Motley Crue co-founder Nikki Sixx has launched a campaign asking Google to pay musicians more money when their videos appear on YouTube.
The bass player is urging Google to remember its former slogan - "Don't be evil" - in its dealings with artists.
"The idea behind that was to always compensate everybody," he said.
"That motto has since changed to 'Do the right thing'. It's time to live up to your corporate mottos, Google... and invest in the future of music."
The comments represent the start of a campaign by artists to challenge YouTube's system of royalty payments.
They come as the video streaming site's contracts with the world's three biggest record labels come up for negotiation this summer. Other artists are expected to weigh into the debate in the coming days.
A recent report from the Recording Industry Association of America (RIAA) pointed out an "alarming disparity" between the rise in music consumption and revenue going to artists.
It said that musicians in the US were making more money from vinyl sales ($416 million/£289 million) than from streaming on ad-supported sites like Soundcloud and YouTube ($385 million/£267 million).
Paid-for streaming services like Apple Music and Spotify contribute about $2bn (£1.4bn) to the music industry's coffers.
YouTube maintains that it has "paid out over $3bn (£2.1bn) to the music industry", although this figure is thought to represent more than eight years of payments.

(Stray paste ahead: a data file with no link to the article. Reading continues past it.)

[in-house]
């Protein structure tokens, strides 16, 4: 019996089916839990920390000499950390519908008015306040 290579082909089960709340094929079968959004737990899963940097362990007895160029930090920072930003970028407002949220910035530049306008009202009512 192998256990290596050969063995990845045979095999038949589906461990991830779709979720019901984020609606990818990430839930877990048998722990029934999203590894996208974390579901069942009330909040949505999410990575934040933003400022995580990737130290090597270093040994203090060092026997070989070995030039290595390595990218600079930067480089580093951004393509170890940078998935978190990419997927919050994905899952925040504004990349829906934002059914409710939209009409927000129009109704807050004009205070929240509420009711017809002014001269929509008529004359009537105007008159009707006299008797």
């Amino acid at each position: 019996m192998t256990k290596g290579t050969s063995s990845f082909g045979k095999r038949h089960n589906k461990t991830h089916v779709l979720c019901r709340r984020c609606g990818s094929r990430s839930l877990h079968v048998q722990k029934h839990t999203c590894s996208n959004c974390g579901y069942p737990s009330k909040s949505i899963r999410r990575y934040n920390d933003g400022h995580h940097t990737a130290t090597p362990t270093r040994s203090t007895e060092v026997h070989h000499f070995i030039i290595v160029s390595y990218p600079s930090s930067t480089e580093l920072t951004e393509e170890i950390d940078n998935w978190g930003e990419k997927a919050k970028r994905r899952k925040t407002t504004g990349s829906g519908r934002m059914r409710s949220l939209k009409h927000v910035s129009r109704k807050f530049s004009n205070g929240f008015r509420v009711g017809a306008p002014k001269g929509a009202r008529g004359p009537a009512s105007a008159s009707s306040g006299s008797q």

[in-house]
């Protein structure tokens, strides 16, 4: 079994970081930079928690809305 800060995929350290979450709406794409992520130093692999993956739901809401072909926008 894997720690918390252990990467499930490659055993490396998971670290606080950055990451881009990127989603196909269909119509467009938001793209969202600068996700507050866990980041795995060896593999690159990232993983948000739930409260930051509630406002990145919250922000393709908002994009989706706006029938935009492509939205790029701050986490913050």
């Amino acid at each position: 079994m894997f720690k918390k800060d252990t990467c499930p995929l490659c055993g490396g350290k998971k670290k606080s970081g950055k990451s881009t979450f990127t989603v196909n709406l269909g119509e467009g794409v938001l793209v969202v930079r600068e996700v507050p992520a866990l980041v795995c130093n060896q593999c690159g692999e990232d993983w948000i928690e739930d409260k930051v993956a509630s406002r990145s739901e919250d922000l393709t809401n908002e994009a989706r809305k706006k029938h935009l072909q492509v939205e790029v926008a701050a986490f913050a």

"YouTube is paying out about a sixth of what Spotify and Apple pay artists," Sixx told the BBC.
"Artists are not being treated fairly when it comes to compensation for their art," added James Michaels, who sings with Sixx in his current band, Sixx AM.
"I think that especially affects young, up-and-coming artists and it really affects the future of music. And that's scary, so the reason we're talking about this now is that we feel it's more important than ever to put some type of mechanism in place that ensures that artists are treated fairly and are compensated when their music is used to generate massive profits for YouTube."
Katy Perry, Lionel Richie, Bon Jovi and Christina Aguilera have also campaigned for a change, calling on the US Copyright Office to make a "sensible reform" to the Digital Millennium Copyright Act.
They take issue, in particular, with the way user-upload sites deal with pirated material.
Currently, a pirated song or video can be removed once the copyright holder notifies the streaming site. Artists argue that the method is ineffective, as once an illegal video is taken down, another one is uploaded in its place.
In their letter, Perry, Richie and 45 other musicians called it an "all-purpose shield that tech companies hide behind while they threaten the livelihood of music creators".
They added: "This outdated law forces us to stand by helplessly as billions of dollars in advertising is sold around illegal copies of our work."
The music industry also argues that the "safe harbour" protection means YouTube negotiates from a position of strength when drawing up licensing deals with labels and publishers.
In response to Sixx's comments, Google said it was "engaged in productive conversations with the labels and publishers around increasing transparency on payouts".
It added in a statement: "We're also working hard to bring more revenue to the music industry through our subscription service, as well as continuing to grow our ad-supported business, which allows artists and labels to monetise the 80% of music listeners who historically have never paid for music."